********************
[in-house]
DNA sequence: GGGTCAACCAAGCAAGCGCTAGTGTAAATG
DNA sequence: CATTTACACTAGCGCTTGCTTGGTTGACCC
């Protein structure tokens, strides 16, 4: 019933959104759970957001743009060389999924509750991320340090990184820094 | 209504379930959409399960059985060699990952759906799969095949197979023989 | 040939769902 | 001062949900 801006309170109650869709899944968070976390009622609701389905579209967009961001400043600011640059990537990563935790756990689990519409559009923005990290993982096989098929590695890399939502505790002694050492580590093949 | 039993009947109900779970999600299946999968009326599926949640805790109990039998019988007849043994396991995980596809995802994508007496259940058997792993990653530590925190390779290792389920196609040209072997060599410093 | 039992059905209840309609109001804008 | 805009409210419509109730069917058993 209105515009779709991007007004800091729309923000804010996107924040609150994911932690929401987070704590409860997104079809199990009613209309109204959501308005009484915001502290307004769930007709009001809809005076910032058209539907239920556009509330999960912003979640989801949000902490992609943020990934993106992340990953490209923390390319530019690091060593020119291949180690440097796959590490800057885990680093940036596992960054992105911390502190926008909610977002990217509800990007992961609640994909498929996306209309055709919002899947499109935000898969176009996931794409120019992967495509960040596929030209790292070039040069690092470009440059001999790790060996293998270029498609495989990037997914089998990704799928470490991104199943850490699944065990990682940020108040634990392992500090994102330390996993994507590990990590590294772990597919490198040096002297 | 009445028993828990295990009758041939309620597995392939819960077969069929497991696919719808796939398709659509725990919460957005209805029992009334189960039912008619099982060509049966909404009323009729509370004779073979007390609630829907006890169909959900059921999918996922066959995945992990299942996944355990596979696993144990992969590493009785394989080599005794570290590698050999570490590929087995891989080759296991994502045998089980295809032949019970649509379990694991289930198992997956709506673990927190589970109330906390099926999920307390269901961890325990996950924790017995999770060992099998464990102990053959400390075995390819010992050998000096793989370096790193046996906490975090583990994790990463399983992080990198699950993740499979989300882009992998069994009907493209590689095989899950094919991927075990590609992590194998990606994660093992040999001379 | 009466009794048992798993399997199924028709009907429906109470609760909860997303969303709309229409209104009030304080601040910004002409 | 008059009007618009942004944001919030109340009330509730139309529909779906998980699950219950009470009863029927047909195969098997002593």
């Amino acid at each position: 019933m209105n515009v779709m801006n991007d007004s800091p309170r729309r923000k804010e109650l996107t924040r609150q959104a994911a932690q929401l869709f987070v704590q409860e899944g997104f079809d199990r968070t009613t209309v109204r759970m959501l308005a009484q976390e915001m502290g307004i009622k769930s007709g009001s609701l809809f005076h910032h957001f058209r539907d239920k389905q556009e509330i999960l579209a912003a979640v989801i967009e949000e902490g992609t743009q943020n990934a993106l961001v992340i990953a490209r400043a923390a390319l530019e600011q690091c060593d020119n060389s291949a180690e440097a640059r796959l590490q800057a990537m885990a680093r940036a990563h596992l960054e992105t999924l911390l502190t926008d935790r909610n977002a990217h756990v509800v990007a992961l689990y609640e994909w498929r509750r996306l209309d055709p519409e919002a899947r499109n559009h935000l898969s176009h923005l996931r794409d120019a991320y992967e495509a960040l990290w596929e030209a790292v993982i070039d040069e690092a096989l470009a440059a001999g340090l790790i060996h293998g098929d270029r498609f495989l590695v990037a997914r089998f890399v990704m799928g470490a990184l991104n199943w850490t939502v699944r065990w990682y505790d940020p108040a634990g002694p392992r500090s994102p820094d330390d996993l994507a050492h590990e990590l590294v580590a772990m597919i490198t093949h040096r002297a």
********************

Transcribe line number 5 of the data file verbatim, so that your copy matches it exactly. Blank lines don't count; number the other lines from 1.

């Amino acid at each position: 019933m209105n515009v779709m801006n991007d007004s800091p309170r729309r923000k804010e109650l996107t924040r609150q959104a994911a932690q929401l869709f987070v704590q409860e899944g997104f079809d199990r968070t009613t209309v109204r759970m959501l308005a009484q976390e915001m502290g307004i009622k769930s007709g009001s609701l809809f005076h910032h957001f058209r539907d239920k389905q556009e509330i999960l579209a912003a979640v989801i967009e949000e902490g992609t743009q943020n990934a993106l961001v992340i990953a490209r400043a923390a390319l530019e600011q690091c060593d020119n060389s291949a180690e440097a640059r796959l590490q800057a990537m885990a680093r940036a990563h596992l960054e992105t999924l911390l502190t926008d935790r909610n977002a990217h756990v509800v990007a992961l689990y609640e994909w498929r509750r996306l209309d055709p519409e919002a899947r499109n559009h935000l898969s176009h923005l996931r794409d120019a991320y992967e495509a960040l990290w596929e030209a790292v993982i070039d040069e690092a096989l470009a440059a001999g340090l790790i060996h293998g098929d270029r498609f495989l590695v990037a997914r089998f890399v990704m799928g470490a990184l991104n199943w850490t939502v699944r065990w990682y505790d940020p108040a634990g002694p392992r500090s994102p820094d330390d996993l994507a050492h590990e990590l590294v580590a772990m597919i490198t093949h040096r002297a």